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Christoph Dehio, Professor at the Biozentrum of the University of Basel

Christoph Dehio, Professor at the Biozentrum of the University of Basel


The Revival of Antibiotic Research

More than 100 people participated in the joint event by and the University of Basel “Aiming for novel antibiotic approaches: challenges, new technologies and and potential collaborations” about novel antibiotic approaches. Meanwhile, the Basel based SME Polyphor announced its IPO to receive fresh capital of around 150 Million Swiss Francs mainly for research in the field of novel antibiotics. Obviously, there is an exciting revival of interest Antibiotics research – but why?

The problem: “Anti-Microbial Resistance” (AMR) meaning that existing antibiotics don’t work anymore. Ken Bradley from F. Hoffmann-LaRoche explained the renewed interest of Roche by this urgent global health threat. It is expected that 10 Million people might die in 2050 due to AMR, compared to 1.5 Million in 2015. The cause: excessive use of antibiotics advancing AMR on one hand and a lack of research in new drugs on the other. This, in return, leads to a problem for the antibiotics business because the most effective antibiotics are used only rarely as a last resort.

Christoph Dehio, professor at the Biozentrum of the University of Basel and director of the National Research Program (NRP) 72 “Antibiotic Resistance” explained not only how the 20 Million funding of the NRP 72 is being used to understand spread of resistance, new drugs, techniques in diagnostics and optimized use. He also introduced the proposal for a National Center of Competence in Research (NCCR) focused on new approaches to combat antibiotic-resistant bacteria. This NCCR would combine the powerhouses Biozentrum and the Department of Biosystems Science and Engineering (D-BSSE) of the ETH in Basel as well as many other national institutes to join competences in biology, engineering, clinics and industry in the best possible way. A few possibilities, like “Trojan horse antibiotics” using siderophores, were illustrated by Prof. Dirk Bumann, Biozentrum of the University of Basel.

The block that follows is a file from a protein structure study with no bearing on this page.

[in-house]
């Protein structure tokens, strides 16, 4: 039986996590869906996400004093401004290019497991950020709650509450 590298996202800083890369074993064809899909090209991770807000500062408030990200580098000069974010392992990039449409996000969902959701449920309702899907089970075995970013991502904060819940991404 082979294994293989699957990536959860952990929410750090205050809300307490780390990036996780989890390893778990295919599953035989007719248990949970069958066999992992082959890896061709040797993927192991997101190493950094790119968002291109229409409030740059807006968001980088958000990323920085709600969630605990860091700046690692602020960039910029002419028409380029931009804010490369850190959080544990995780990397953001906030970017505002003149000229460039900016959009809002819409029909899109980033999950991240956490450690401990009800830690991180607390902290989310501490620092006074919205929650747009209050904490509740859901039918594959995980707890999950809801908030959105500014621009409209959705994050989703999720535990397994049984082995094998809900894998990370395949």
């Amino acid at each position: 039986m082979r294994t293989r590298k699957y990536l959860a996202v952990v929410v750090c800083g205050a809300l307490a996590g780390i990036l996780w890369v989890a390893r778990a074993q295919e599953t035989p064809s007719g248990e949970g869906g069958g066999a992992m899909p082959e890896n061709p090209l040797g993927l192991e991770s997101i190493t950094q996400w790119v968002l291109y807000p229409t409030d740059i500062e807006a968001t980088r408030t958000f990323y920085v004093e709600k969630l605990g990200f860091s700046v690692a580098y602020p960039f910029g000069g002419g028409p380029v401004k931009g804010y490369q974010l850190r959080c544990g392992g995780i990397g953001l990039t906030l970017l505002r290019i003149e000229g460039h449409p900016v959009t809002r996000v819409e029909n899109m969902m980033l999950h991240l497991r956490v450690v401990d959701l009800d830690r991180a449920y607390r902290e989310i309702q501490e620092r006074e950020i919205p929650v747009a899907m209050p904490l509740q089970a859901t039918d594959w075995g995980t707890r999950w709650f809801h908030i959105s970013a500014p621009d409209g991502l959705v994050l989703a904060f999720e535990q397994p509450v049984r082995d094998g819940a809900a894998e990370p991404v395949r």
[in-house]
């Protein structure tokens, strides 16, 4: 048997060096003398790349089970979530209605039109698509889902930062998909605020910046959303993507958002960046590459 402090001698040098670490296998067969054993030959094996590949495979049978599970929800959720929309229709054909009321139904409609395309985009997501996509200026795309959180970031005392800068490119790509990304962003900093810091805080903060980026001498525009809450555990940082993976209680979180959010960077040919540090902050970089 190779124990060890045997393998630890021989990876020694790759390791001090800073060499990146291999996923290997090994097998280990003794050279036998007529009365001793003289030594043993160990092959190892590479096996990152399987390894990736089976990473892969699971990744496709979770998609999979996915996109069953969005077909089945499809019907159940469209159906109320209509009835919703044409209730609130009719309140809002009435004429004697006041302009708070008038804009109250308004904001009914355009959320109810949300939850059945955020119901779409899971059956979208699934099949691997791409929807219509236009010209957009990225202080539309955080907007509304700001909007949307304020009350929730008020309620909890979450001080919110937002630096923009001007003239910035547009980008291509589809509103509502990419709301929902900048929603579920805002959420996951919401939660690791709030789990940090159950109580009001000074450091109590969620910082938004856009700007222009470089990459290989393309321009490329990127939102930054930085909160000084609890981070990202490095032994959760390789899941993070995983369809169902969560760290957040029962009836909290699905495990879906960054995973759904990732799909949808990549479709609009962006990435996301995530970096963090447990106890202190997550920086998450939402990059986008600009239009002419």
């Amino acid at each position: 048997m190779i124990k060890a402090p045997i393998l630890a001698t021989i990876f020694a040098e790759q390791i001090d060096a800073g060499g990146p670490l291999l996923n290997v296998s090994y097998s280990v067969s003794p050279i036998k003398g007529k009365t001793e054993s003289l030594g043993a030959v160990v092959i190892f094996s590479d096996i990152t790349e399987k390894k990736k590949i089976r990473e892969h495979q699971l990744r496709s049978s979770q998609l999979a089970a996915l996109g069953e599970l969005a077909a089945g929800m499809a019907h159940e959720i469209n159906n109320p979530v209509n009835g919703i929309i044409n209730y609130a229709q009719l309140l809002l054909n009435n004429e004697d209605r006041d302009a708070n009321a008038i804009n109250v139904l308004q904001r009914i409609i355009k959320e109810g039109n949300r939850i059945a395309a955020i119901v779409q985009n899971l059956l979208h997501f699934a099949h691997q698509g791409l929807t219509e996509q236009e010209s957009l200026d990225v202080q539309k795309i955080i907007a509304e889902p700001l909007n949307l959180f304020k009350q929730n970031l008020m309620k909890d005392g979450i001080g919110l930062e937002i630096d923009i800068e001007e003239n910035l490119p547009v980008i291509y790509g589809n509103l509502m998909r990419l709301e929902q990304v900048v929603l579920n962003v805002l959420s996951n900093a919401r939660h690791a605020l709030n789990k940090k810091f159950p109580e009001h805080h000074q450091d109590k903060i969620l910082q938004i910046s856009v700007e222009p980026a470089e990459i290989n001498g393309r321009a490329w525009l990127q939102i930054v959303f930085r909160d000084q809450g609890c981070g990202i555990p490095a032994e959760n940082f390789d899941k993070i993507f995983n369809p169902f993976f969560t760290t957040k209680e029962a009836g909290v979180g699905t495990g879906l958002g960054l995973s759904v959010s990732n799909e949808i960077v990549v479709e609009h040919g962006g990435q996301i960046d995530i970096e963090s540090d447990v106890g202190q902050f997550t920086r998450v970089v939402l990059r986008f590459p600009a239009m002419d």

“Antibiotics costs only 50 francs, but they save a life – they are too cheap!” Marc Gitzinger, CEO of the startup BioVersys explained why you should never ever start a company in antibiotics research – he did it anyway. Their rewarded “TRIC” technology aims for an intracellular pathway responsible for bacterial resistance at Transcriptional Regulator Inhibitory Compounds. Currently, BioVersys has compounds with excellent characteristics against a multi-resistant tuberculosis bacteria in their pipeline. As a fast-spreading tropical and neglected disease, tuberculosis is a threat for everyone without efficient antibiotics.

Petra Dittrich, professor at the D-BSSE explained the potential of microfluidic devices – for example 1’200 interconnected microchambers – to monitor drug efficacy and resistances on single cell levels. The vision: Fluids may be used in microfluidic devices as easy as electric currents in smart phones. This is not reality yet, but the advances in using single cells and analysing them in microchambers or many thousands of tiny droplets are already very impressive.

Finally, Ken Bradley, Head of Antibiotics Discovery at Roche, presented the WHO priority list of resistant and highly critical pathogens and some approaches made by Roche and collaboration partners. He introduced Nacubactam, a novel antibiotic with a new mode of action and Smarticles, a new diagnostics test for antibiotic resistance.

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